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03-06-2010 | Respiratory | Article

Granulocytes from sputum help identify severe asthma

Abstract

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MedWire News: Inflammatory granulocytes from sputum identify asthma patients with different pathologies and clinical characteristics, US research shows.

Individuals with a high percentage of eosinophils and neutrophils have low lung function, worse asthma control, and increased use of healthcare resources, report Annette Hastie (Wake Forest University, Winston-Salem, North Carolina) and colleagues in the Journal of Allergy and Clinical Immunology.

They carried out a comprehensive analysis of induced sputum over a spectrum of asthma severity to help identify factors that characterize different asthma phenotypes.

Hastie and team enrolled 242 patients to a severe asthma clinical program. Individuals were stratified by sputum granulocytes (<2% or ≥2% eosinophils and <40% or ≥40% neutrophils). Those with increased eosinophils and neutrophils had the lowest lung function and increased symptoms and healthcare use.

As the researchers point out, patients with severe asthma have increased granulocytes in their sputum compared with patients with mild-to-moderate asthma. They suggest that inflammatory granulocytes in sputum may identify specific asthma severity phenotypes.

Individuals with a high eosinophil count, either with or without increased neutrophils had a significantly increased fraction of exhaled nitric oxide (FeNO), higher serum eosinophils, and a greater use of daily beta-agonists than those with lower levels.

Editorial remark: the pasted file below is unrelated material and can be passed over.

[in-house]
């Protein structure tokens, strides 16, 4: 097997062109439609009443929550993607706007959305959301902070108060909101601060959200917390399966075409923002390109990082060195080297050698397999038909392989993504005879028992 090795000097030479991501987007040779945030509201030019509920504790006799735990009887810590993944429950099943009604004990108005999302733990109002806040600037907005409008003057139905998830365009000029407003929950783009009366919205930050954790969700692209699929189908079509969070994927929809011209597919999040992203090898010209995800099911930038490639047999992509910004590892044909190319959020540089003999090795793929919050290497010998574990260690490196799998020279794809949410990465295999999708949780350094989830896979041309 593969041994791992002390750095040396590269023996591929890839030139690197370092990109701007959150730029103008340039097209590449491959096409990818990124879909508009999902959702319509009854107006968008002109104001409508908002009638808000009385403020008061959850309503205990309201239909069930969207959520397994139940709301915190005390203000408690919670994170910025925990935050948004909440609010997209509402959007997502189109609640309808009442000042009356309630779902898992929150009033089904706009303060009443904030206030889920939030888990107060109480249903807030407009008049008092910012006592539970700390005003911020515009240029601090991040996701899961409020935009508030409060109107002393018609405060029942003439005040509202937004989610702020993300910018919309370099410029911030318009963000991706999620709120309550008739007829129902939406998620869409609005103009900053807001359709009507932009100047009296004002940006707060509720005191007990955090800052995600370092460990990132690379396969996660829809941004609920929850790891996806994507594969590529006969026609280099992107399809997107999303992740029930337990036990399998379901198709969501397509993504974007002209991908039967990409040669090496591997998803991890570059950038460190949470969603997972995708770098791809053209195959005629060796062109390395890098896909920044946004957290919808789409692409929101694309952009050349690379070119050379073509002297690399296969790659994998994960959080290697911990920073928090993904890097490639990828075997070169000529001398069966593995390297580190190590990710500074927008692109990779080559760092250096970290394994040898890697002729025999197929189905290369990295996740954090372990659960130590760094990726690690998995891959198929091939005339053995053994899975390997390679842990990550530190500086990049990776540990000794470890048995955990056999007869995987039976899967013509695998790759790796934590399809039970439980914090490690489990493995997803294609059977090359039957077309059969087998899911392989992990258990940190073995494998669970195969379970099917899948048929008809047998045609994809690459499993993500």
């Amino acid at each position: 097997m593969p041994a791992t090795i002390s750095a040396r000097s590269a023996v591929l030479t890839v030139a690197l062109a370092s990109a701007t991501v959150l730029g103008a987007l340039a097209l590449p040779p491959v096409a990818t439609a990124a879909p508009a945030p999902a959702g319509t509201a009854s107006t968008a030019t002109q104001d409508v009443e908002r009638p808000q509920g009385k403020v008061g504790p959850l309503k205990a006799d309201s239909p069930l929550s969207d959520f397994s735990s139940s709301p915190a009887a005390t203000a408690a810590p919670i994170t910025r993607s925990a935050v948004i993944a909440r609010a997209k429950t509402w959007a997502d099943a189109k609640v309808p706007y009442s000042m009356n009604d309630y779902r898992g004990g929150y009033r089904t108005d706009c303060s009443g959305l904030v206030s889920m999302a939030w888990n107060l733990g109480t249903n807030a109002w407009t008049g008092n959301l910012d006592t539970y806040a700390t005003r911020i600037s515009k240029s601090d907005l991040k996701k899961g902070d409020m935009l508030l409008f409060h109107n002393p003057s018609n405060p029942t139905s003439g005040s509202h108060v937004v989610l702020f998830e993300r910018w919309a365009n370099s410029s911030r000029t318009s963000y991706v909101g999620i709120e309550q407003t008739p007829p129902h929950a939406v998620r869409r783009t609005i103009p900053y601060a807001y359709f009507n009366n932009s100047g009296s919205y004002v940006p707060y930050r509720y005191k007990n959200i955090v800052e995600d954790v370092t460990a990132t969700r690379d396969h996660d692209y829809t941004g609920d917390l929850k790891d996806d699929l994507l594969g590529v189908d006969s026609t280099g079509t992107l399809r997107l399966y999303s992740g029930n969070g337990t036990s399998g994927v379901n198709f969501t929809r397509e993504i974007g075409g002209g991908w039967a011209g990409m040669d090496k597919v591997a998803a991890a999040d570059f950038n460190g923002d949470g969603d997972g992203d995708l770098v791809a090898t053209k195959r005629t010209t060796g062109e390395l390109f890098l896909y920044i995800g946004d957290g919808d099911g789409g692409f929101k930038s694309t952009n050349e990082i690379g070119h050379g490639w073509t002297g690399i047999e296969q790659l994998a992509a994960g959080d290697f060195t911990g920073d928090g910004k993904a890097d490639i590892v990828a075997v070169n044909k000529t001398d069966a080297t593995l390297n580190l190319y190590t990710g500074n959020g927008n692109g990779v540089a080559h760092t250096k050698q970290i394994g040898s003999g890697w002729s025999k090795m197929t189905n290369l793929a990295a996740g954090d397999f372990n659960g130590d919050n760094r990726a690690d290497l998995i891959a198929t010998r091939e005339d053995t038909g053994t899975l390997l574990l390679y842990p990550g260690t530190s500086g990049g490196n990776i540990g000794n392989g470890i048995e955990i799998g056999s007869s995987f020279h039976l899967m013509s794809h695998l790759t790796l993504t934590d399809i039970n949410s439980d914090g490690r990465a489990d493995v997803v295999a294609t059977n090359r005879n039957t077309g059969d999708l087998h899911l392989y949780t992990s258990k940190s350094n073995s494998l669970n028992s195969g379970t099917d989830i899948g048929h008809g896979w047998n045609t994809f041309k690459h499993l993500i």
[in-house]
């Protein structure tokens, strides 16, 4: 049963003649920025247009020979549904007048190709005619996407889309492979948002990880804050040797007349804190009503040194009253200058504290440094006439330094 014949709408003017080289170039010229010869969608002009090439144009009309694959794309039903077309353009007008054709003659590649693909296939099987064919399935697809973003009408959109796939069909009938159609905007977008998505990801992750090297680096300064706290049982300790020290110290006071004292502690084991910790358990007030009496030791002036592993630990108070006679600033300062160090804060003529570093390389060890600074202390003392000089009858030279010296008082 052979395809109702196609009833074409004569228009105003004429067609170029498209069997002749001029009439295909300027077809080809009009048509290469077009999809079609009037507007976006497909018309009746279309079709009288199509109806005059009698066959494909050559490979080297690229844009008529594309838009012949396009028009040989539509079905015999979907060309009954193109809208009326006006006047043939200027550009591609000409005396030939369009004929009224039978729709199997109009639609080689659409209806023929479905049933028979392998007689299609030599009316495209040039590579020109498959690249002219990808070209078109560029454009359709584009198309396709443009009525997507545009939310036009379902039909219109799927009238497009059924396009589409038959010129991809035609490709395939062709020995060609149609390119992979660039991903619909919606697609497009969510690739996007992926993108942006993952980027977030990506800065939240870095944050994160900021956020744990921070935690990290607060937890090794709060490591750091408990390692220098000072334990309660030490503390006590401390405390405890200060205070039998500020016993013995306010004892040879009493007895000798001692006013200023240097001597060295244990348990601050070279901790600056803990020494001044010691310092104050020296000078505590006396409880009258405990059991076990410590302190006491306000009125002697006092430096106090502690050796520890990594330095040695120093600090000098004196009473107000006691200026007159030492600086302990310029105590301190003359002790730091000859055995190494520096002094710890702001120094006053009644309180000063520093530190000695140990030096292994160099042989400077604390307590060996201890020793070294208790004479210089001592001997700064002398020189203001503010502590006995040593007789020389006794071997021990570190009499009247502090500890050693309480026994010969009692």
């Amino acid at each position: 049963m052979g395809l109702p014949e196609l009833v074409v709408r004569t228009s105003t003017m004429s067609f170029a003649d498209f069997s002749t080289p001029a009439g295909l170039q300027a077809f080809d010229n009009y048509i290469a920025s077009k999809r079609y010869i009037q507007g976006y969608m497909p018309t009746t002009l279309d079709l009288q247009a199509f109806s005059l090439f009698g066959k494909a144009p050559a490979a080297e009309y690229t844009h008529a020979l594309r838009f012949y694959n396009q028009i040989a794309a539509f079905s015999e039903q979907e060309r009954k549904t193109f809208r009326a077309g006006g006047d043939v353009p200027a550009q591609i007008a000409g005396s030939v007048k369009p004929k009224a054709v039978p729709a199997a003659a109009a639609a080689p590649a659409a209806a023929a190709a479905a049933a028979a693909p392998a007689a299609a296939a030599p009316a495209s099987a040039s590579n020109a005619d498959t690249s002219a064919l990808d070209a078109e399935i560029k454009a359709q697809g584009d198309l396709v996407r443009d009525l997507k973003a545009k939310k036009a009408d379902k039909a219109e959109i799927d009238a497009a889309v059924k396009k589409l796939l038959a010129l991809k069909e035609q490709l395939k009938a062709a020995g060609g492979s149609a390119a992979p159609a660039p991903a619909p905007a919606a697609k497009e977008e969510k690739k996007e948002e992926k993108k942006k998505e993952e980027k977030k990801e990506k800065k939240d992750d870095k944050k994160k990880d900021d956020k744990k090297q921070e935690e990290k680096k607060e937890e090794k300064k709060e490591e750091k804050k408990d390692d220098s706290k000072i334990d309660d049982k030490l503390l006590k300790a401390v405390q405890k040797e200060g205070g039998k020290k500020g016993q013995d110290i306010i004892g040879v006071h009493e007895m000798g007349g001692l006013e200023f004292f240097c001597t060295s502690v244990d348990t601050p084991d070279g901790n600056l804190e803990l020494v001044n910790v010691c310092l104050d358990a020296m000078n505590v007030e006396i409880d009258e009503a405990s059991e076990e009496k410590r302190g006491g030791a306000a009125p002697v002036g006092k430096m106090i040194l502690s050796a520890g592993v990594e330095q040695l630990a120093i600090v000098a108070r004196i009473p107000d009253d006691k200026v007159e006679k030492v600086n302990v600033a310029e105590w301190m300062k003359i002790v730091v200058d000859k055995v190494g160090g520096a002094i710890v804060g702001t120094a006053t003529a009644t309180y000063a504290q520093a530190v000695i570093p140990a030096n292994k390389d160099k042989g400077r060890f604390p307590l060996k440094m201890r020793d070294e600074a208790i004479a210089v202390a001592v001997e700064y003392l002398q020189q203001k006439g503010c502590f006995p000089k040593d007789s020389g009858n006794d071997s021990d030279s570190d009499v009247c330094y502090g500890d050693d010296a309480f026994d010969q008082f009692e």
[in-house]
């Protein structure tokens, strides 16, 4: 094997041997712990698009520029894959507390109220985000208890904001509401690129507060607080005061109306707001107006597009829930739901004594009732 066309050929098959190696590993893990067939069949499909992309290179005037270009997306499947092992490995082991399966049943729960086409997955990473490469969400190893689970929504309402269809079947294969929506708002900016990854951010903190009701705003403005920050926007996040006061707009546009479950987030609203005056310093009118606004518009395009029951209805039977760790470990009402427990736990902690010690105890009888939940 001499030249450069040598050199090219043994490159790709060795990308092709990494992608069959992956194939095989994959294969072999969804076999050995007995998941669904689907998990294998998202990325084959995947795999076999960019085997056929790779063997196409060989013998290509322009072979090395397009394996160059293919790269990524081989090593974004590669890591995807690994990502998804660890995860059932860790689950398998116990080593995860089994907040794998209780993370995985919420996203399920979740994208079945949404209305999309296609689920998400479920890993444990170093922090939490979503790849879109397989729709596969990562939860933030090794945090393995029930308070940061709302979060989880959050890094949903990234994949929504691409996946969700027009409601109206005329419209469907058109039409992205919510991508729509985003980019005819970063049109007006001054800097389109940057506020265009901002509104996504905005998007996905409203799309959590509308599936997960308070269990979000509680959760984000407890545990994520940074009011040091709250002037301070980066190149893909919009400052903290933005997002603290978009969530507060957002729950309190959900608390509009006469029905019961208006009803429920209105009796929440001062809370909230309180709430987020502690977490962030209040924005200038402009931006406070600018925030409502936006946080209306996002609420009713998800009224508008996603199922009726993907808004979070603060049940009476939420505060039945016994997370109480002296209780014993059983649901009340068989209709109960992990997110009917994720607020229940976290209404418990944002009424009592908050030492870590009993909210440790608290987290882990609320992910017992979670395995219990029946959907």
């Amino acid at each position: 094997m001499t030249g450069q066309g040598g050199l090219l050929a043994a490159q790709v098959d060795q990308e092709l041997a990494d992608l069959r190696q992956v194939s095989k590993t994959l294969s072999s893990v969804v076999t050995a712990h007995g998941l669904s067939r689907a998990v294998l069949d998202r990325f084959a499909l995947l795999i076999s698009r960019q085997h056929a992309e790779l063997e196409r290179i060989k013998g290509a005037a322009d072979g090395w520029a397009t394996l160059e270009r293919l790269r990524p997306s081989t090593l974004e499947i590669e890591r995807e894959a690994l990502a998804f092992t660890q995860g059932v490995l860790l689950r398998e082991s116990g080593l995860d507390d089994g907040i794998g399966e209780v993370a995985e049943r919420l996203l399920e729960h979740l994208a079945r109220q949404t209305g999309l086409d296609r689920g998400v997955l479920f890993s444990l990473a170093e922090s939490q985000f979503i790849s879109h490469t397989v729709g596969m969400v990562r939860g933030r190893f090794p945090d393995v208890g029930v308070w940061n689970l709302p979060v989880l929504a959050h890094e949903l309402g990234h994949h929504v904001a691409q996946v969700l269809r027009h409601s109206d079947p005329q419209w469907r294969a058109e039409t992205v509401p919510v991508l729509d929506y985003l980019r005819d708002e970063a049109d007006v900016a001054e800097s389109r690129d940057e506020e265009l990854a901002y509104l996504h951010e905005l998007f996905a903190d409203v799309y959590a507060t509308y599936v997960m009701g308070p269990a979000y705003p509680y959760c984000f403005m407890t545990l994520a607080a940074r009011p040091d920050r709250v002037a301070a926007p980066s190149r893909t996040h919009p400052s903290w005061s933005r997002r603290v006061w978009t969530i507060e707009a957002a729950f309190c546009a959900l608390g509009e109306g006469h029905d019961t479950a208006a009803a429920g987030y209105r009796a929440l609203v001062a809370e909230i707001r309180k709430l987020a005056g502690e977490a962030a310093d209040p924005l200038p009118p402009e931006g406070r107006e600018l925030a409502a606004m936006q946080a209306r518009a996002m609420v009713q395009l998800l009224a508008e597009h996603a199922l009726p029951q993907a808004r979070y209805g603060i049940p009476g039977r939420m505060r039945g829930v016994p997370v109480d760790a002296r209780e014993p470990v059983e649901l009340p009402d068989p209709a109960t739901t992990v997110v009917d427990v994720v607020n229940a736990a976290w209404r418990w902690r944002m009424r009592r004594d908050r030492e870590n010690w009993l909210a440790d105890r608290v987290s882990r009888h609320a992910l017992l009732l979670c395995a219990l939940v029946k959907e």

Data from a microarray analysis also showed that up to 28 inflammatory proteins were significantly increased in the sputum with elevated neutrophils. Similarly, data stratified by sputum granulocytes showed that there were significant increases in brain-derived neurotrophic factor, interleukin-1b, and macrophage inflammatory protein 3a/CCL20 among patients with 40% neutrophils or more.

"Protein microarray screening of sputa identified novel proteins that have been less well recognized for participation in asthma and suggested a TH1 component to inflammation in more severe asthma," say Hastie and colleagues.

Approaches identifying cellular and biochemical proteomics can help provide a better understanding of the pathogenesis of asthma subphenotypes, and "may lead to development of biomarkers differentiating heterogeneity in asthma," conclude the researchers.

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